How is Psychotherapy Different than Just Talking?

By Dr. Mark Bakal

Certified Focusing Oriented Therapist


People come to Psychotherapy to discuss their concerns/issues in the hopes of having some kind of change in their lives.  It is understandable that someone may think that simply talking about one’s problems may be quite helpful.   Furthermore, it is often helpful to vent to someone who has no preconceived agenda about your situation.  However, it is my opinion that what really works in Psychotherapy is finding a way to connect the logical side of one’s brain with the emotional side of the brain.


Why does it seem like I can’t solve my issues with clear logical thinking?

Most of one’s problems in living cannot be resolved easily through straight logic.  We know this because many of us have tried to tell our story in a logical manner to ourselves or to others and found that we are just going around in circles.   For example, if someone is struggling with social anxiety, they usually know in their logical mind that nothing terrible is going to happen to them when they get into social situations. As a matter of fact, they tend to feel worse when they realize that their struggle is not logical, as they are likely to criticize themselves for not being able to resolve such a “simple and logical situation”.  So now we have two problems; 1) We have the troubling anxiety, and 2) The nasty self criticism about not being able to fix “such a simple” issue.  People often find themselves feeling anxious and depressed about not being able to solve their anxiety.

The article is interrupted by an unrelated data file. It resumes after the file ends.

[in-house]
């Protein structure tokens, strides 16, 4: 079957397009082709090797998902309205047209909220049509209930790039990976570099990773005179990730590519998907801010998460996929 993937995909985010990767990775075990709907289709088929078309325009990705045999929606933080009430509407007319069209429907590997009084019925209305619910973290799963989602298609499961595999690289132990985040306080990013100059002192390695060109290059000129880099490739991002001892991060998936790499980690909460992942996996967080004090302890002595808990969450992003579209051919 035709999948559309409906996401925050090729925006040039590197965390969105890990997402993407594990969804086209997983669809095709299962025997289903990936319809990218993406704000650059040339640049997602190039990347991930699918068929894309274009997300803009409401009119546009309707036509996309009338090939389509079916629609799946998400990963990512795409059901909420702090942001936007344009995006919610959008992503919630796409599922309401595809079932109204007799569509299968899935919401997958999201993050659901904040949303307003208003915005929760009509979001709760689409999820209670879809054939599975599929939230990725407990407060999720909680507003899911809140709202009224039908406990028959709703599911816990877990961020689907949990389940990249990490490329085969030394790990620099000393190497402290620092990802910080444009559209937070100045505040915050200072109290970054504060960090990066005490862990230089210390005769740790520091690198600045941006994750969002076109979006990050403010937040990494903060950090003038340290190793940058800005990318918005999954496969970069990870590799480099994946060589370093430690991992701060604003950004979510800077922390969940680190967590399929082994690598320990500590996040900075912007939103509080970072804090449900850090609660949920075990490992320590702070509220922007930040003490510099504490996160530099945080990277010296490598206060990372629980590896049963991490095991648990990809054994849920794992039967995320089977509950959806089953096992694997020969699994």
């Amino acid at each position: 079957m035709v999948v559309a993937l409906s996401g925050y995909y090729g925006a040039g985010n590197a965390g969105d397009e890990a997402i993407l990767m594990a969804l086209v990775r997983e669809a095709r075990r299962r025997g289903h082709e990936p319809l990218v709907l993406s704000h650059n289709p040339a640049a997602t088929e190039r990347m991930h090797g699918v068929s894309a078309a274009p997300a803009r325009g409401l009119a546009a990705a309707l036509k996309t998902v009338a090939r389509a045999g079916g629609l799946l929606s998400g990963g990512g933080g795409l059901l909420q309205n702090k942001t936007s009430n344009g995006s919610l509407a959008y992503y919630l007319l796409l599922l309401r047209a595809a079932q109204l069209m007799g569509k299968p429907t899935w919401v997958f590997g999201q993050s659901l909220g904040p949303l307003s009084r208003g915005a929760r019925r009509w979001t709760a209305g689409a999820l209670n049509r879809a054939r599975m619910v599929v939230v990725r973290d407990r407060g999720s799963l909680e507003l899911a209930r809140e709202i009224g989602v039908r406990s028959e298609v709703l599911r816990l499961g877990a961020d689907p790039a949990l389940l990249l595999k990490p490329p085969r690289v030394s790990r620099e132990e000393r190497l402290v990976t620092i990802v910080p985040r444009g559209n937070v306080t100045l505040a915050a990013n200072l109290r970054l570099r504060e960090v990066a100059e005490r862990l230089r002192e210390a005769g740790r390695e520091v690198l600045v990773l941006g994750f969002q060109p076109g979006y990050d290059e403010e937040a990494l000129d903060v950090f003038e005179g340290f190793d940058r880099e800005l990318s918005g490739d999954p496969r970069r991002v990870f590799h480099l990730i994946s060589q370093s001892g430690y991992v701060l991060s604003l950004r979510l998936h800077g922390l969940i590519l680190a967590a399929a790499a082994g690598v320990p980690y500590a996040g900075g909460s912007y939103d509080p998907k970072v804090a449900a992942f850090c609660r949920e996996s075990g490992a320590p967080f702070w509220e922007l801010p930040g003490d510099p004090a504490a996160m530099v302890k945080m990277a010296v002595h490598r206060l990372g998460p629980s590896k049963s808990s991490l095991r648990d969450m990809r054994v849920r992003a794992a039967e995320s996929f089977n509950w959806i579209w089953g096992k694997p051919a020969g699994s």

How do we connect the logical side of our brain with the emotional side of our brain?

There are a number of therapeutic approaches that help one get in touch with their   “not logical” side or “emotional side” of the brain.  The first step in most of these approaches is to simply allow oneself to know “it is OK to not be logical”.  Clients often will say, “I know what I am supposed to do, but I just can’t get myself to do it.”   That is when we can tell our clients, “I can see that your logical side knows what to do, but it isn’t the logical side that is in charge.”  One approach that I like to use is called “Focusing Oriented Psychotherapy” or FOT.  FOT is a therapeutic approach that came from a self help method known as Focusing.  Once someone learns how to do Focusing, they can use it as a type of self healing that is much like meditation. It is a wonderful way to connect the logical and emotional parts of the brain.  

 

What is Focusing and how did they discover it?